Study: How Ownership Affects Crime Level
Each year, about 2,5 million Americans use weapons for self-defense, and in 8% of cases this results in the death or injury of a criminal. Citizens kill two times more criminals than the police (while the percentage of injuries or deaths of random people is five times lower than that of the police).
But scientists from Stanford University argue that if everyone carries a weapon, it will not be safer at all. About their research tells The trace.
Since the end of 1970, the National Rifle Association and other defenders of the right to carry firearms have successfully fought for armed self-defense to become acceptable in the daily lives of Americans. According to a survey by a research center Pew in May, 2017, the Americans began to feel more comfortable seeing a man with a weapon. Self-defense at the moment is the most common reason why Americans own a firearm. This shows a significant shift in public sentiment. In the middle of the 1990s, the Americans mainly owned weapons for hunting, and in 2005, a large group of US residents advocated that only the police be allowed to carry weapons in public.
Americans believe that carrying weapons will help them protect themselves in the event of a criminal attack on them.
Economist John Lott pioneered More Guns, Less Crime in his 1998 book, which has since been popular with gun proponents who argue that firearms for most people increase public safety.
This is a powerful and seductive idea for freedom-loving Americans, which in this case is completely incorrect, according to a new analysis of crime data in the United States over the past almost 40 years.
Scientists from Stanford University have concluded that states that have simplified the process of acquiring and registering weapons for their residents have a higher level of non-fatal violent crimes than those states that have restricted the right to bear weapons. The exception was the homicide rate indicator, where scientists determined that the policy on carrying weapons does not affect the number of homicides in the region, at least this effect is not statistically significant.
Researchers analyzed crime data from 1977 to 2014, both at the national level and in 33 states that applied different laws regarding the carrying of weapons - hidden or open during this period.
According to the theory, carrying weapons should reduce crime, but Stanford scientists have found a completely opposite effect: after 10 years after the adoption of laws on carrying weapons, the number of violent crimes grows by 13-15% compared with the period before the adoption of the law.
The Stanford team suggests that increasing the number of weapons can increase crime in several ways. As law-abiding residents of the region are increasingly arming themselves, criminals are following their example. According to researchers, legal weapon holders can contribute to an arms race among criminals, giving them more opportunity to steal weapons and sell them on the black market. In addition, people living in regions that allow carrying weapons realize that their neighborhood is filled with pistols, which changes their perception of society because of fear or anger, which leads to their becoming more violent.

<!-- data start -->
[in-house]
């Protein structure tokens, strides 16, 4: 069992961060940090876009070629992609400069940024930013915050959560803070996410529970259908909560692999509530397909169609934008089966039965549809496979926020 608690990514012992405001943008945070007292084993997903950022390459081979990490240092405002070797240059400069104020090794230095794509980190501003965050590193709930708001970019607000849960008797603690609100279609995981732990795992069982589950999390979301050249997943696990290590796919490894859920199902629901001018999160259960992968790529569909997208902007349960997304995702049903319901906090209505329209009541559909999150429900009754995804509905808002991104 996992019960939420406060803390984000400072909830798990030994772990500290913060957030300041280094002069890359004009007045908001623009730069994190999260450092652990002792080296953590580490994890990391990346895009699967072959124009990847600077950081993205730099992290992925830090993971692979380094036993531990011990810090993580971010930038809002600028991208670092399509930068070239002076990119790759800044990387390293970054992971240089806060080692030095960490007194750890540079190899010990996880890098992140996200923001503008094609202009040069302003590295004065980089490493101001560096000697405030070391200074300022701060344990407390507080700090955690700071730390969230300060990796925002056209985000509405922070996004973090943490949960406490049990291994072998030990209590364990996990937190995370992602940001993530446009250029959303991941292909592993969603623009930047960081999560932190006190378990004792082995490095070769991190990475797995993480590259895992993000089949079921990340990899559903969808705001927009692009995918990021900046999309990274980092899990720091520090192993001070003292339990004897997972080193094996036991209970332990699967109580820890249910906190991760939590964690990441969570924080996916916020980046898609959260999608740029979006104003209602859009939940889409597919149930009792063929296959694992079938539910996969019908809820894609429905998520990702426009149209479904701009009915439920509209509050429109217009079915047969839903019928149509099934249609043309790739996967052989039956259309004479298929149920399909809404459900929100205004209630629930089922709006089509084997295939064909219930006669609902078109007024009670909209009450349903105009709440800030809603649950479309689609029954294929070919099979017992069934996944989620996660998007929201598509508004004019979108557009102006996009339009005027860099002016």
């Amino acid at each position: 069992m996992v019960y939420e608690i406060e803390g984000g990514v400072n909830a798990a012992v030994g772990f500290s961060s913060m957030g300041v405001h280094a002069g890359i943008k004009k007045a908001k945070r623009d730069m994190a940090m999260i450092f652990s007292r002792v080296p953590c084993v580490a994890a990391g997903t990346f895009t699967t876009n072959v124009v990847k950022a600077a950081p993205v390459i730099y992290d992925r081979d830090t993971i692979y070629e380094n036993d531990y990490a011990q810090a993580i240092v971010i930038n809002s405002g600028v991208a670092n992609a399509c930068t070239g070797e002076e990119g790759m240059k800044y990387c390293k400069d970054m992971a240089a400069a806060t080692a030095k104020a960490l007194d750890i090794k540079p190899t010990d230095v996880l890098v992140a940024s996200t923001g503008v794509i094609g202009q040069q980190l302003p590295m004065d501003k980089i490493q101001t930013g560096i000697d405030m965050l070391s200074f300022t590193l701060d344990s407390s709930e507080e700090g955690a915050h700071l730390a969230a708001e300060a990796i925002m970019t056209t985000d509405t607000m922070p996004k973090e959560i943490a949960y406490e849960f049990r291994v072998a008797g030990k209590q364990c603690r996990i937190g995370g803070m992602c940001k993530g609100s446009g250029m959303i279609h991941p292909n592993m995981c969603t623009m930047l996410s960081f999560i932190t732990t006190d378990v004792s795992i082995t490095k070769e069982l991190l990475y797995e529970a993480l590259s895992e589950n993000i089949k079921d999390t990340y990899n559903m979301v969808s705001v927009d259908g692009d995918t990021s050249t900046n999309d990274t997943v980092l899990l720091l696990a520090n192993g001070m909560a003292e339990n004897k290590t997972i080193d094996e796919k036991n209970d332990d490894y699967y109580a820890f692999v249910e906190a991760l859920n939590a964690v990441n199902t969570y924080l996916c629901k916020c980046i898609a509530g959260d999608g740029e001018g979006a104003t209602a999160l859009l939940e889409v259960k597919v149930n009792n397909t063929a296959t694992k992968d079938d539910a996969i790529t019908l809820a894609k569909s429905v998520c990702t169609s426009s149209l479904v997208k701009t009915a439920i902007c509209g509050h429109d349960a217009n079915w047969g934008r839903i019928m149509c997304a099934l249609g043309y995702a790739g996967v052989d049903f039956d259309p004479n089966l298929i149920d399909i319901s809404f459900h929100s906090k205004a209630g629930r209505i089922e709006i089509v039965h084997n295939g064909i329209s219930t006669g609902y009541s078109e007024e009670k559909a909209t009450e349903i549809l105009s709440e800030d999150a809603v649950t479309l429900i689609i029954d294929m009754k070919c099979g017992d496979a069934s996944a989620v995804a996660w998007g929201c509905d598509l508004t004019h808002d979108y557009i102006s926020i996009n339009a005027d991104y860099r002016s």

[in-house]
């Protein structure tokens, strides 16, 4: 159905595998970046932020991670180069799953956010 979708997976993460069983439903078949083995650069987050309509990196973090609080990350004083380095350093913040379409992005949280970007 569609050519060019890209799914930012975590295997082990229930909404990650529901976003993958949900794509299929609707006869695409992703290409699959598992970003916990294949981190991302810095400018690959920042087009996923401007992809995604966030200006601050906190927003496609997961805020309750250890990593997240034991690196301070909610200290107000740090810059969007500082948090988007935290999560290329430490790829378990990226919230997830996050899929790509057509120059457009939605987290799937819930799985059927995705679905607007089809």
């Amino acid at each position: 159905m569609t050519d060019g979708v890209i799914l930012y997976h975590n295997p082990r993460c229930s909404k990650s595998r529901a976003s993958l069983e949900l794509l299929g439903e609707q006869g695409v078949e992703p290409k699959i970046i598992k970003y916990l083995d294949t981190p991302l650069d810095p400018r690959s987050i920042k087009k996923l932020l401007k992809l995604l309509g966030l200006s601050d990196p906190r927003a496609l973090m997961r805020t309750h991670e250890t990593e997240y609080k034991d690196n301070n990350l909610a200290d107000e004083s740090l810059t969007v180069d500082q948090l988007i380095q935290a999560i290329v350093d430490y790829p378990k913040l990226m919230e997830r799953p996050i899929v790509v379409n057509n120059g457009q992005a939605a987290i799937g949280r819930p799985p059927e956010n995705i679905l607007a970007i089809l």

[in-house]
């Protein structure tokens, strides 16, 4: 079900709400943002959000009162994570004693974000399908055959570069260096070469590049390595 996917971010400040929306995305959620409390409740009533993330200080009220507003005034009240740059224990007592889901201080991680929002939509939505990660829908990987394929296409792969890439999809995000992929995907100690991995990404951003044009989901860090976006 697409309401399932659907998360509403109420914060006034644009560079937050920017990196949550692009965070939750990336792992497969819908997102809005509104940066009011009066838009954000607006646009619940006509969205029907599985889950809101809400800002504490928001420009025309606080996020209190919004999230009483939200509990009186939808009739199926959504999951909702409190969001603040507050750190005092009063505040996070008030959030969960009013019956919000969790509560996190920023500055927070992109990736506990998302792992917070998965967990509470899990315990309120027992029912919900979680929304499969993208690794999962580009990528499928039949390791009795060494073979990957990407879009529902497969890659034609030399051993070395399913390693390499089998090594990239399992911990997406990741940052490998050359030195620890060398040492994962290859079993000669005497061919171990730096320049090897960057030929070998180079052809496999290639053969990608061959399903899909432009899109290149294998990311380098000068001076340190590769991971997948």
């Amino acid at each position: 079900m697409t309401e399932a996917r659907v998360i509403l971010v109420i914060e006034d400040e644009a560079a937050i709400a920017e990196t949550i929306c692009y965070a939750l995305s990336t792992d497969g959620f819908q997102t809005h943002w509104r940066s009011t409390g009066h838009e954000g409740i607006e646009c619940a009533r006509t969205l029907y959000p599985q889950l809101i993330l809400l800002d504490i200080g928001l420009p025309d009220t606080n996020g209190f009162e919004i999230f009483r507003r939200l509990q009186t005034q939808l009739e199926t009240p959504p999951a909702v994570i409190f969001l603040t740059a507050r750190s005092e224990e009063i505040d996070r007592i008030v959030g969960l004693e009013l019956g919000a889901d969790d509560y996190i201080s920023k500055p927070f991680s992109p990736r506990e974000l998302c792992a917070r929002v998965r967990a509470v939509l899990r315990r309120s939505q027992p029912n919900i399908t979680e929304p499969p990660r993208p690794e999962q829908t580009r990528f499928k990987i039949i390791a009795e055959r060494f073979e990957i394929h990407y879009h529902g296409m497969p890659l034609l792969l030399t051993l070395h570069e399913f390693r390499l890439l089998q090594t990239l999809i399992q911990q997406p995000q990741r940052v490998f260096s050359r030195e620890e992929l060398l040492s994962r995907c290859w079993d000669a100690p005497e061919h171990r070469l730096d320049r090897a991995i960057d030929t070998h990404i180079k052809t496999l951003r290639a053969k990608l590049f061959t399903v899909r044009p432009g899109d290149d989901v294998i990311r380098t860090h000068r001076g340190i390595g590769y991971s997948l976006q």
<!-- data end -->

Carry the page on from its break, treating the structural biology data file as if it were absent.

Over the past two decades, the level of violent crime in the United States has fallen sharply after reaching a peak in the early 1990s. But the crime rate fell unequally in different parts of the country. The decline in violent crime was most pronounced in states that strictly controlled the right to carry weapons, but those states that simplified this procedure are not observing such a significant decrease in crime.
In states with more stringent laws on carrying weapons, crime has decreased by 42% from 1977 to 2014 a year, in states with a simplified procedure for possession of weapons, this figure was only 9%.
When analyzing, the researchers from Stanford wanted to make sure that the reasons for the rising crime rate were precisely the rules of carrying weapons, and not some other factor, for example, different economic conditions or police staffing in the states.
To test this, a team of scientists designed what would have happened in some states if they had not eased the standards for carrying weapons, given the differences in demographics, policing and economic growth.
This is an analytics that is based on new data analysis technologies that were previously unavailable to scientists, so they could not conduct such research. For the forecast, several different data analysis panels were used to obtain a reliable result.
Projections made by all four panels showed that states with a simplified procedure for obtaining a permit to carry weapons would have an even greater reduction in the level of violent crimes if they had not relaxed their weapons laws.
For example, Texas was taken. According to the study, after 10 years after the state softened weapons laws, the level of violent crime was 16% higher than it was before the law was passed. The dashed line on the graph below shows what, according to the automatic data analysis forecast, could have happened to the level of violent crime in Texas if the state had not relaxed the gun law.
Weapon possession has a particular effect on the number of murders - on the one hand, law-abiding citizens with a pistol can protect their lives from criminals who attack them. But on the other hand, the possession of a weapon increases the number of murders as such. Although this increase was recognized by scientists as statistically insignificant. Therefore, gun ownership leads to an increase in violent crime, but not homicide.
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